Rocket Station 1949 - Cavescience.

The Phil Are Go! archaeology squad recently unearthed this image of a proposed "rocket launching station" from deep within a magazine. Judging by the number of strata to be removed (83), researchers were able to determine the page of the image. It was on page 84. Working in semi-sterile conditions, layers of boring and unfunny geekdom were removed from the area above page 84, and the image was painstakingly scanned using the P.A.G. Hundred Dollar Scanner (HDS). The image had to be absolutely straight or history would be mad. So, they used a ruler. The button was archaeologically pressed with tweezers. History came alive.

Most telling is the size of the image. It appears in the magazine at about the same scale as a Bazooka Joe comic. This implies that the artist was ashamed of his blasphemy, perhaps fearing reprisal from the religious leaders of the time. Perhaps the artist intended for his drawing to be sold in bubble gum packets, where his notions of space exploration would be safely dismissed as childish fantasy, or collected and mailed away in great numbers in exchange for a novelty palm buzzer.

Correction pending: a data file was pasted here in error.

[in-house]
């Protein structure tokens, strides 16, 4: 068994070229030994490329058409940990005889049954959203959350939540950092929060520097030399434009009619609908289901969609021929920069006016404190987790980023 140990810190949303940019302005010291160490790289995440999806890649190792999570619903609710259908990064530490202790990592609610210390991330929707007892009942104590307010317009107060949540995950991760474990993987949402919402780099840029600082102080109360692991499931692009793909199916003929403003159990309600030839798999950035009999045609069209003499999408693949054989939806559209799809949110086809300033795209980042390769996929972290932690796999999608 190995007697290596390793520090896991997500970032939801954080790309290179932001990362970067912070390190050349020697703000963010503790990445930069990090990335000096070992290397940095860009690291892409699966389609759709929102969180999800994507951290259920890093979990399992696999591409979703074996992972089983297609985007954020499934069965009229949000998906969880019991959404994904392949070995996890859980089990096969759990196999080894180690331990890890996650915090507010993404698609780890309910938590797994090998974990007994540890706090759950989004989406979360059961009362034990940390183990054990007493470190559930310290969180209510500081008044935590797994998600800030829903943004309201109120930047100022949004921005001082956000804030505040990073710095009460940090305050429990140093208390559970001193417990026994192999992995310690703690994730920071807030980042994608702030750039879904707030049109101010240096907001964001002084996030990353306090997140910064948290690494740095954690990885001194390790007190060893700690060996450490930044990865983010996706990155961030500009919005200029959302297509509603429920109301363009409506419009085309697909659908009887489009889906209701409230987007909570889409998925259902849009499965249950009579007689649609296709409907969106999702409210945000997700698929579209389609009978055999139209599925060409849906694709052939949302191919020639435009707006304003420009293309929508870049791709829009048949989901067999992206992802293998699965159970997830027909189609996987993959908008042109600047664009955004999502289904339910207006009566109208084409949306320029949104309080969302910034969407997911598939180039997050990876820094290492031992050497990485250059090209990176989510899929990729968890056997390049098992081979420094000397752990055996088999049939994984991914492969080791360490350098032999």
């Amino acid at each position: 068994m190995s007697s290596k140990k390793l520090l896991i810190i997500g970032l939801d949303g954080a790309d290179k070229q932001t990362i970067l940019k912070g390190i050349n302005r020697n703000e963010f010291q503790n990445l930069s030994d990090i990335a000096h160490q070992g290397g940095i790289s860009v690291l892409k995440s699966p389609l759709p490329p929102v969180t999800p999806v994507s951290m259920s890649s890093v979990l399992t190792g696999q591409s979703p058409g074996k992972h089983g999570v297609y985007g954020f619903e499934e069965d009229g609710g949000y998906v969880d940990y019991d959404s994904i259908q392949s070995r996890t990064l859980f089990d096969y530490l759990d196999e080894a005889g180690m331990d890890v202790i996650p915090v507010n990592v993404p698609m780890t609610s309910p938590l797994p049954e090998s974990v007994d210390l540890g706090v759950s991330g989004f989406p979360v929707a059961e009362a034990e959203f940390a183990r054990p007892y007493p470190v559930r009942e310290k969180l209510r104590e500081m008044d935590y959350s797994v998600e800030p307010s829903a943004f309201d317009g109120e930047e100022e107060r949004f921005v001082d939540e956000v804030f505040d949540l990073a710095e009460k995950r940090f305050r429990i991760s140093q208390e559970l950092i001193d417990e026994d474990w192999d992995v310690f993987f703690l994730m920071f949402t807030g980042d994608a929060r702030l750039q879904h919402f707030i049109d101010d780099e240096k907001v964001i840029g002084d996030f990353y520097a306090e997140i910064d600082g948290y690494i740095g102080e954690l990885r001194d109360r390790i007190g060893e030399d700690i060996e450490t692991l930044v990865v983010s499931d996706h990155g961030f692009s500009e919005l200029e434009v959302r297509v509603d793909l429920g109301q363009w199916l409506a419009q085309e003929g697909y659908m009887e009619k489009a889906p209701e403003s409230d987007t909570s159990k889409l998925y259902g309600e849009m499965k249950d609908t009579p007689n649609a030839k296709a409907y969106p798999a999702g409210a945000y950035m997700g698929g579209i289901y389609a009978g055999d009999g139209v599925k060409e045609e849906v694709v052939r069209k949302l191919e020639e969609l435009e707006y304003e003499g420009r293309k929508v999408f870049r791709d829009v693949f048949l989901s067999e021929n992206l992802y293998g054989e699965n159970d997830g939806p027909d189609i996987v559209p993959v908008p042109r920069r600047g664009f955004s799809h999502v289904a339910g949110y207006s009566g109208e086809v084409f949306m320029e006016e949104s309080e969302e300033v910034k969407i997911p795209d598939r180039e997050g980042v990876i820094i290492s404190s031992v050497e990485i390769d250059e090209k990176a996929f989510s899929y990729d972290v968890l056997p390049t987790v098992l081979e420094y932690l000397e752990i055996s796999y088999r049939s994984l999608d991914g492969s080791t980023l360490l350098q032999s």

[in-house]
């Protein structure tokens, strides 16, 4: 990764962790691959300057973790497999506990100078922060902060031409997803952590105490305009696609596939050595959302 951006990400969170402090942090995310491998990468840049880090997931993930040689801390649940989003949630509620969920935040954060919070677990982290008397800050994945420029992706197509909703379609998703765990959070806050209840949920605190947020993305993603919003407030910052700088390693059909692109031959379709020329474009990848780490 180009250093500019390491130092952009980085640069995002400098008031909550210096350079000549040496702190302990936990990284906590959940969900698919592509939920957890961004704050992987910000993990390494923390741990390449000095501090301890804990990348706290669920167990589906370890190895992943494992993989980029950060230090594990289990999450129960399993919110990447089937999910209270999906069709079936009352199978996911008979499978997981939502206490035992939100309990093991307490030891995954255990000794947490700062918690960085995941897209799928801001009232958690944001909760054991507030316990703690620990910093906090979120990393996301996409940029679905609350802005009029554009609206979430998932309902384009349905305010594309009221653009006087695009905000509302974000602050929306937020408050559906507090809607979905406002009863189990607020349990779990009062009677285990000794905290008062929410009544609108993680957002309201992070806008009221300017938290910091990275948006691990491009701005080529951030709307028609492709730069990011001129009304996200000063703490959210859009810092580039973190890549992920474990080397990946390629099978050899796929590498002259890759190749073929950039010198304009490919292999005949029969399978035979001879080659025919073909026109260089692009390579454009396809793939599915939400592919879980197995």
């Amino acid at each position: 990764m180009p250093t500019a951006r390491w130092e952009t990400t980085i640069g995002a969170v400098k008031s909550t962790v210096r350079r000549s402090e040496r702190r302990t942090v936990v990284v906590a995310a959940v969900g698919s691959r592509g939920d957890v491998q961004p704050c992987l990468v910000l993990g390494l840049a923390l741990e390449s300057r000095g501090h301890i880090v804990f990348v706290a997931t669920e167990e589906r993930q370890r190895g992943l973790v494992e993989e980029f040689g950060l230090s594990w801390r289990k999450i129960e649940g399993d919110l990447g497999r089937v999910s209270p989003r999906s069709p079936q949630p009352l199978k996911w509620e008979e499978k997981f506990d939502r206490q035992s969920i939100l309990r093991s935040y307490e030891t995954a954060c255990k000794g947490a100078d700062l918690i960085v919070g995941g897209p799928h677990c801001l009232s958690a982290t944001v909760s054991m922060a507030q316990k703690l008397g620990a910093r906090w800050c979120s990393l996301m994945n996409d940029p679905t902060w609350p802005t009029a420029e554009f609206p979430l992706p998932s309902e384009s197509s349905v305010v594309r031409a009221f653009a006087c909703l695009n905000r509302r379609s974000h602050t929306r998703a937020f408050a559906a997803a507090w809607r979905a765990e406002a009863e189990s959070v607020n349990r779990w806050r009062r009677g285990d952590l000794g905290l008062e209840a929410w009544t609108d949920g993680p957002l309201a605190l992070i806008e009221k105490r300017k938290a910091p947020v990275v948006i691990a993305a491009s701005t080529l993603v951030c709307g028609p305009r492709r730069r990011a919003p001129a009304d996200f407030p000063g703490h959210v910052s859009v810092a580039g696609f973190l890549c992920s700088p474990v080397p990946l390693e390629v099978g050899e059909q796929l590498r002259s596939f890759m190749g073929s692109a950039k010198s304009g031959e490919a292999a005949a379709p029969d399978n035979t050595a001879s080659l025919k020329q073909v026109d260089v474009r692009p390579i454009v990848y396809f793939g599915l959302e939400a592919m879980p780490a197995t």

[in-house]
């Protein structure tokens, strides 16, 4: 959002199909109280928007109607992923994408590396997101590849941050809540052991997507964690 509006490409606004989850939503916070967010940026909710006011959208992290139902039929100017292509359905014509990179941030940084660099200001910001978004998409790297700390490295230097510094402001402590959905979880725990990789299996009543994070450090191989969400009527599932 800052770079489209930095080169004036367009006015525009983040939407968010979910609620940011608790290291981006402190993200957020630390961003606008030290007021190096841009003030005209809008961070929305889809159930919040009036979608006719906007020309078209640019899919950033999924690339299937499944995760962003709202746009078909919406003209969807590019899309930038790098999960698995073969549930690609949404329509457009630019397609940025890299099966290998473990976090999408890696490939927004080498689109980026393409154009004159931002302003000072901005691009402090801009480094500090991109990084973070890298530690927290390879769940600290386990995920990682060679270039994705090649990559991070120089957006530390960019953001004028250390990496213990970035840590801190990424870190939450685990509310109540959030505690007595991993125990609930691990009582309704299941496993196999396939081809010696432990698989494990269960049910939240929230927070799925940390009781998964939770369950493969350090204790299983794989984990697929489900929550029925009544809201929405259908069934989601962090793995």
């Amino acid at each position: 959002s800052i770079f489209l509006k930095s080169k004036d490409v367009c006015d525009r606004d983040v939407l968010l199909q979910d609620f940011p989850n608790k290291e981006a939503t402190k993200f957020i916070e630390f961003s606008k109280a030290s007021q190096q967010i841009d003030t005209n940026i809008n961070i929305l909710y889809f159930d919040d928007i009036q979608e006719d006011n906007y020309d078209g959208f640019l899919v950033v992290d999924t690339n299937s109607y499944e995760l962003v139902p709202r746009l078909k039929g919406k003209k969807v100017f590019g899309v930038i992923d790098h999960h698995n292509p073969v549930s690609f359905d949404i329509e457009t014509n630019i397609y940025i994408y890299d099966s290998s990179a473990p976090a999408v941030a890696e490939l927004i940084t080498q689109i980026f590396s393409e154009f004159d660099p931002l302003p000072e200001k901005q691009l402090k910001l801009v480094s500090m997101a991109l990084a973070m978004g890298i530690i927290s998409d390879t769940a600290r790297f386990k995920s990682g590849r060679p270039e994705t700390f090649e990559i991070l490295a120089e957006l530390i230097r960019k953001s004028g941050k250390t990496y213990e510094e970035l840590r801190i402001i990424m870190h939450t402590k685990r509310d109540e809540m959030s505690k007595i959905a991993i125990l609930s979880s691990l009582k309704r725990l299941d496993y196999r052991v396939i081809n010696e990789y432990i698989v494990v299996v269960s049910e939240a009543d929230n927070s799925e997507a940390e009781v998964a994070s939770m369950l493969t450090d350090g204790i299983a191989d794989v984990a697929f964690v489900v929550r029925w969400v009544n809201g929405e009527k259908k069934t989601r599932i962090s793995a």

This image proves beyond a doubt that humans in the 1949th century knew about space, as well as drawing things. Previously, our understanding of 1949 imaging techniques involved spitting paint over an outstretched hand, as in the caves of Altamira. But, it cannot be denied that primitive 1949 humans had a basic understanding of different shapes. The rocket is all coney and the building is kind of squarey. Notice that the artist pointed the rocket up into the air, indicating that he or she knew where space was. This is impressive, considering the fact that automobile designers of the general era were still obsessed with putting boobs on cars.

The artist's understanding of the principles of space travel continued to impress the staff. The bottom of the rocket is carefully housed in a trapezoidal building. Presumably, this is intended to retain the precious heat from the mighty blast of the booster engines, indicating that this very first rocket station was probably intended to be built somewhere cold, like moon, or at the bottom of the ocean.

In keeping with our understanding of primitive man's fear of fire, the designer included a kind of chimney thing, seen to the left of the rocket building, to make the fire go away into the air, where it would punish their gods for making gravity so frustratingly strong. It is not clear what the artist intended to be used as fuel for the big space rocket. Probably human feces, or communists. The artist also had the foresight to poke some holes in the building, so that people inside could see outside without opening the door, risking a serious cold or drowning (see above). Also, there's a pretty neat choo choo train.


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